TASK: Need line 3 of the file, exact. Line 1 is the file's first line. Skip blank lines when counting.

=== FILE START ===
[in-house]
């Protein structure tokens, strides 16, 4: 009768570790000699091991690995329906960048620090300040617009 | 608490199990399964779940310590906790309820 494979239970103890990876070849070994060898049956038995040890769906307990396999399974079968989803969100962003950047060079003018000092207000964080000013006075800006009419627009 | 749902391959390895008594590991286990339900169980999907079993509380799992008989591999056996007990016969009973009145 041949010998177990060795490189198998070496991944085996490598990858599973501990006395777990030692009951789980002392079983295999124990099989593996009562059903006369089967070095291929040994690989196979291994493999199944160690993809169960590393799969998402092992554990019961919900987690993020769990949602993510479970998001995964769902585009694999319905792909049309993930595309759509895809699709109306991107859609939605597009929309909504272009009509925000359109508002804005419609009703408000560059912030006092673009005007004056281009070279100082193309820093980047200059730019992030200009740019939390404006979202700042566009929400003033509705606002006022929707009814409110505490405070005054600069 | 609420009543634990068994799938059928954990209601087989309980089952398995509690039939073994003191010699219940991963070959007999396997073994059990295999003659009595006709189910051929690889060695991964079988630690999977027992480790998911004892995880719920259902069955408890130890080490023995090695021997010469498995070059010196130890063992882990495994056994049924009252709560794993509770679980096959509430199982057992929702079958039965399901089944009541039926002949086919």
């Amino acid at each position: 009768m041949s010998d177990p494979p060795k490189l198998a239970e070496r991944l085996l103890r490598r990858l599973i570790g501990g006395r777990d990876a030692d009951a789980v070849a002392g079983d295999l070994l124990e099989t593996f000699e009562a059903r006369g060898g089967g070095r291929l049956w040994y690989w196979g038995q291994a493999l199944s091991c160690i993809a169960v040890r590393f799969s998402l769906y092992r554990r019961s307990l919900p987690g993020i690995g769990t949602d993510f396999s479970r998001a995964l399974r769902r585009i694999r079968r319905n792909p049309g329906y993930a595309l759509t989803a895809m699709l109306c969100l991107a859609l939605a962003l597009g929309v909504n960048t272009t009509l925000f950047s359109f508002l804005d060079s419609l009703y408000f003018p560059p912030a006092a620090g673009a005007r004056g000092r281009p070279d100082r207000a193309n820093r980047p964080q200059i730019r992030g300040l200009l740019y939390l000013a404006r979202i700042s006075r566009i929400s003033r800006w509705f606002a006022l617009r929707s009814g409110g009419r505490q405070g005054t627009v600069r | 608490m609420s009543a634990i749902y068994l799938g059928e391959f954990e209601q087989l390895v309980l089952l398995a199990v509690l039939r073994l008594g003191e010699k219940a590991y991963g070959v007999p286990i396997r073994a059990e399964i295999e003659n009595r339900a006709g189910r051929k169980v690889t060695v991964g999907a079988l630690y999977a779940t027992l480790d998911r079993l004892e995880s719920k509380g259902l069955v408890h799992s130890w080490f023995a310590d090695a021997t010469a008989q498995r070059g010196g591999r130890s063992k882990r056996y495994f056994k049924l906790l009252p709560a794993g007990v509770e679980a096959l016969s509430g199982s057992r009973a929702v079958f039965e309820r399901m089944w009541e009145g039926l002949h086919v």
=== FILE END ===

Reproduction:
């Amino acid at each position: 009768m041949s010998d177990p494979p060795k490189l198998a239970e070496r991944l085996l103890r490598r990858l599973i570790g501990g006395r777990d990876a030692d009951a789980v070849a002392g079983d295999l070994l124990e099989t593996f000699e009562a059903r006369g060898g089967g070095r291929l049956w040994y690989w196979g038995q291994a493999l199944s091991c160690i993809a169960v040890r590393f799969s998402l769906y092992r554990r019961s307990l919900p987690g993020i690995g769990t949602d993510f396999s479970r998001a995964l399974r769902r585009i694999r079968r319905n792909p049309g329906y993930a595309l759509t989803a895809m699709l109306c969100l991107a859609l939605a962003l597009g929309v909504n960048t272009t009509l925000f950047s359109f508002l804005d060079s419609l009703y408000f003018p560059p912030a006092a620090g673009a005007r004056g000092r281009p070279d100082r207000a193309n820093r980047p964080q200059i730019r992030g300040l200009l740019y939390l000013a404006r979202i700042s006075r566009i929400s003033r800006w509705f606002a006022l617009r929707s009814g409110g009419r505490q405070g005054t627009v600069r | 608490m609420s009543a634990i749902y068994l799938g059928e391959f954990e209601q087989l390895v309980l089952l398995a199990v509690l039939r073994l008594g003191e010699k219940a590991y991963g070959v007999p286990i396997r073994a059990e399964i295999e003659n009595r339900a006709g189910r051929k169980v690889t060695v991964g999907a079988l630690y999977a779940t027992l480790d998911r079993l004892e995880s719920k509380g259902l069955v408890h799992s130890w080490f023995a310590d090695a021997t010469a008989q498995r070059g010196g591999r130890s063992k882990r056996y495994f056994k049924l906790l009252p709560a794993g007990v509770e679980a096959l016969s509430g199982s057992r009973a929702v079958f039965e309820r399901m089944w009541e009145g039926l002949h086919v």